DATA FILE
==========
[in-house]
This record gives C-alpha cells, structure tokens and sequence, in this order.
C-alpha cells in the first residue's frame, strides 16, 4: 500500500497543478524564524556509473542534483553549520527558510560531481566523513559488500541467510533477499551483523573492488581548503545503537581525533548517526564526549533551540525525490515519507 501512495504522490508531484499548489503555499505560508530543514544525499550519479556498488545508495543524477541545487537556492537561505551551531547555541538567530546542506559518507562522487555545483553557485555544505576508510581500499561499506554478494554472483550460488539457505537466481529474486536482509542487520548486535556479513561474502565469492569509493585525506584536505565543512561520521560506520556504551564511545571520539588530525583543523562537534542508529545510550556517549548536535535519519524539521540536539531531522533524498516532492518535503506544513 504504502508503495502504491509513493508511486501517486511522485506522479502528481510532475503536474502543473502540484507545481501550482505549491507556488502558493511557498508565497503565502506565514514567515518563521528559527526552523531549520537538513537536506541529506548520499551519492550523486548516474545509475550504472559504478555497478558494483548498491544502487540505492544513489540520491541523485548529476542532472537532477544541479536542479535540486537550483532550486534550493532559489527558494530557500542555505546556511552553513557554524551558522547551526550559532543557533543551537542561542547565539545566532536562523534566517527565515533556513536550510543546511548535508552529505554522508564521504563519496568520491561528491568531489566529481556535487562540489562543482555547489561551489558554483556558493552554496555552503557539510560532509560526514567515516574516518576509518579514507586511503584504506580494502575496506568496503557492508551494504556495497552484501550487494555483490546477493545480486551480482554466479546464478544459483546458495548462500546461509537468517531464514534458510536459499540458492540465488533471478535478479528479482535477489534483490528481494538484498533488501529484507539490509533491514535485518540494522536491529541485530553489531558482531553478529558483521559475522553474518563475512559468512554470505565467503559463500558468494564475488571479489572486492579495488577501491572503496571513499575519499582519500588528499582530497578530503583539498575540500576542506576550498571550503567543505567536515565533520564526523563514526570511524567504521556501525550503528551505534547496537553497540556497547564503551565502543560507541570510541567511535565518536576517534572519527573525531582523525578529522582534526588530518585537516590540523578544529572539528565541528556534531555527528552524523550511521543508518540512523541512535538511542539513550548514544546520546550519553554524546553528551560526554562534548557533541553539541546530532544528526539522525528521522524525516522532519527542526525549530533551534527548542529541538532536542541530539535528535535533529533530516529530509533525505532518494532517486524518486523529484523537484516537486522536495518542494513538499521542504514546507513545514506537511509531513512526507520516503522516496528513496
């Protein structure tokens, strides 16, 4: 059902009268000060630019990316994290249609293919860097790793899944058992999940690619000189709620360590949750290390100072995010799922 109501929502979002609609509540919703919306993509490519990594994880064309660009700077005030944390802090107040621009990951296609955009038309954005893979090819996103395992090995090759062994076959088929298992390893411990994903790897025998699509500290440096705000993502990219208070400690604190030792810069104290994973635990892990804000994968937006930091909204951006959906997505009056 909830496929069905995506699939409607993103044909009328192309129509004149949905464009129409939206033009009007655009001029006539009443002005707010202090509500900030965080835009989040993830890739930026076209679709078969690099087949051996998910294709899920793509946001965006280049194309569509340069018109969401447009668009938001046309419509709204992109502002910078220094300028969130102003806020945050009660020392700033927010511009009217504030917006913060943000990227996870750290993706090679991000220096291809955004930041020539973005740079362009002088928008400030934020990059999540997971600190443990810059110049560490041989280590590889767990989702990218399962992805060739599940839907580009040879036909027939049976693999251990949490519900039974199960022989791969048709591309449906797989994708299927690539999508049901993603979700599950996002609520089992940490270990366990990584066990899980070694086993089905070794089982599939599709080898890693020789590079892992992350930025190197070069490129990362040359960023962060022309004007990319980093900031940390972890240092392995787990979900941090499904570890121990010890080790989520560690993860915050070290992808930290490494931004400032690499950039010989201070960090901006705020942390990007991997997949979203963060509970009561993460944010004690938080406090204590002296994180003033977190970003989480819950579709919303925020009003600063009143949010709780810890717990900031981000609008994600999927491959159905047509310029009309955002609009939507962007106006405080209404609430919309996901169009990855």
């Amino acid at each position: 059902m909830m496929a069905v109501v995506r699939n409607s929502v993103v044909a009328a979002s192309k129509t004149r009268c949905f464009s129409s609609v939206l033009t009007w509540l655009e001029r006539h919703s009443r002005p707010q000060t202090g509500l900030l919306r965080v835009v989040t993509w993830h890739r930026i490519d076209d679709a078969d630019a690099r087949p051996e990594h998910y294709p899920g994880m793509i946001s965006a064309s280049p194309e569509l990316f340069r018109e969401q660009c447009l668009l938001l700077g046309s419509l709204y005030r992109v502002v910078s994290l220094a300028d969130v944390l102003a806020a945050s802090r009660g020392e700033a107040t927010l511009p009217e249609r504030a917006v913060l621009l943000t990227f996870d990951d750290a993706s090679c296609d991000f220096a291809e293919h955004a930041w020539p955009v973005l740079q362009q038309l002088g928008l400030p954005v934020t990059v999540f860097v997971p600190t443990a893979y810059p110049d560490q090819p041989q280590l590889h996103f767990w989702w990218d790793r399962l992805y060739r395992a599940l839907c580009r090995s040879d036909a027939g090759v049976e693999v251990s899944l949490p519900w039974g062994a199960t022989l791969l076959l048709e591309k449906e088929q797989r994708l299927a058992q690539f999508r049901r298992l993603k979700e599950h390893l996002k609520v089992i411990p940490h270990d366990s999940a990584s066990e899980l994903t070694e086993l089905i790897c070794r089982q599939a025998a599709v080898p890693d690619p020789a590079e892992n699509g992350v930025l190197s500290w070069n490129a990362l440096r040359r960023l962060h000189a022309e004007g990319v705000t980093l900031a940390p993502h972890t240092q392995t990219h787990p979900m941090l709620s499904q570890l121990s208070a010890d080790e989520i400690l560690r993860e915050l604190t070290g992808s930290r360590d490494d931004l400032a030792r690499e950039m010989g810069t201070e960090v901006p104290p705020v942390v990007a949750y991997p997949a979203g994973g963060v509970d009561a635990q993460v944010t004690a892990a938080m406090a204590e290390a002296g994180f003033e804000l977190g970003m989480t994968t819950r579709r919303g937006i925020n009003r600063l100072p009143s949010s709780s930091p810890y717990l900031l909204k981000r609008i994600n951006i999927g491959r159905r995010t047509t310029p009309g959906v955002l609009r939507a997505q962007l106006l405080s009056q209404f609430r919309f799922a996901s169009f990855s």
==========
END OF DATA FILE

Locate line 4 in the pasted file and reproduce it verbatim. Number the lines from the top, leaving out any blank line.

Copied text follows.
């Protein structure tokens, strides 16, 4: 059902009268000060630019990316994290249609293919860097790793899944058992999940690619000189709620360590949750290390100072995010799922 109501929502979002609609509540919703919306993509490519990594994880064309660009700077005030944390802090107040621009990951296609955009038309954005893979090819996103395992090995090759062994076959088929298992390893411990994903790897025998699509500290440096705000993502990219208070400690604190030792810069104290994973635990892990804000994968937006930091909204951006959906997505009056 909830496929069905995506699939409607993103044909009328192309129509004149949905464009129409939206033009009007655009001029006539009443002005707010202090509500900030965080835009989040993830890739930026076209679709078969690099087949051996998910294709899920793509946001965006280049194309569509340069018109969401447009668009938001046309419509709204992109502002910078220094300028969130102003806020945050009660020392700033927010511009009217504030917006913060943000990227996870750290993706090679991000220096291809955004930041020539973005740079362009002088928008400030934020990059999540997971600190443990810059110049560490041989280590590889767990989702990218399962992805060739599940839907580009040879036909027939049976693999251990949490519900039974199960022989791969048709591309449906797989994708299927690539999508049901993603979700599950996002609520089992940490270990366990990584066990899980070694086993089905070794089982599939599709080898890693020789590079892992992350930025190197070069490129990362040359960023962060022309004007990319980093900031940390972890240092392995787990979900941090499904570890121990010890080790989520560690993860915050070290992808930290490494931004400032690499950039010989201070960090901006705020942390990007991997997949979203963060509970009561993460944010004690938080406090204590002296994180003033977190970003989480819950579709919303925020009003600063009143949010709780810890717990900031981000609008994600999927491959159905047509310029009309955002609009939507962007106006405080209404609430919309996901169009990855």